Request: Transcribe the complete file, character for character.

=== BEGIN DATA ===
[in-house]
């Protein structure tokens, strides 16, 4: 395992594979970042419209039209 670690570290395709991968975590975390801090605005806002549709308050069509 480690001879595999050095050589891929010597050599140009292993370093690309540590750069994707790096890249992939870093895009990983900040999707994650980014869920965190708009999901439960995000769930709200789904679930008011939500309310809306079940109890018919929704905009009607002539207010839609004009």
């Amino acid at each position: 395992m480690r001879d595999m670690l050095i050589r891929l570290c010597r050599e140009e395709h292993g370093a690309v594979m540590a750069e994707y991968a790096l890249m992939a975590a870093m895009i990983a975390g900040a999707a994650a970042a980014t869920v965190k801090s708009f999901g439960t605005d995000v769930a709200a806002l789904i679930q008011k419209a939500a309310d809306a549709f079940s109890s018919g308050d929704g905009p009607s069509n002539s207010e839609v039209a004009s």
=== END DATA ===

[in-house]
């Protein structure tokens, strides 16, 4: 395992594979970042419209039209 670690570290395709991968975590975390801090605005806002549709308050069509 480690001879595999050095050589891929010597050599140009292993370093690309540590750069994707790096890249992939870093895009990983900040999707994650980014869920965190708009999901439960995000769930709200789904679930008011939500309310809306079940109890018919929704905009009607002539207010839609004009």
């Amino acid at each position: 395992m480690r001879d595999m670690l050095i050589r891929l570290c010597r050599e140009e395709h292993g370093a690309v594979m540590a750069e994707y991968a790096l890249m992939a975590a870093m895009i990983a975390g900040a999707a994650a970042a980014t869920v965190k801090s708009f999901g439960t605005d995000v769930a709200a806002l789904i679930q008011k419209a939500a309310d809306a549709f079940s109890s018919g308050d929704g905009p009607s069509n002539s207010e839609v039209a004009s």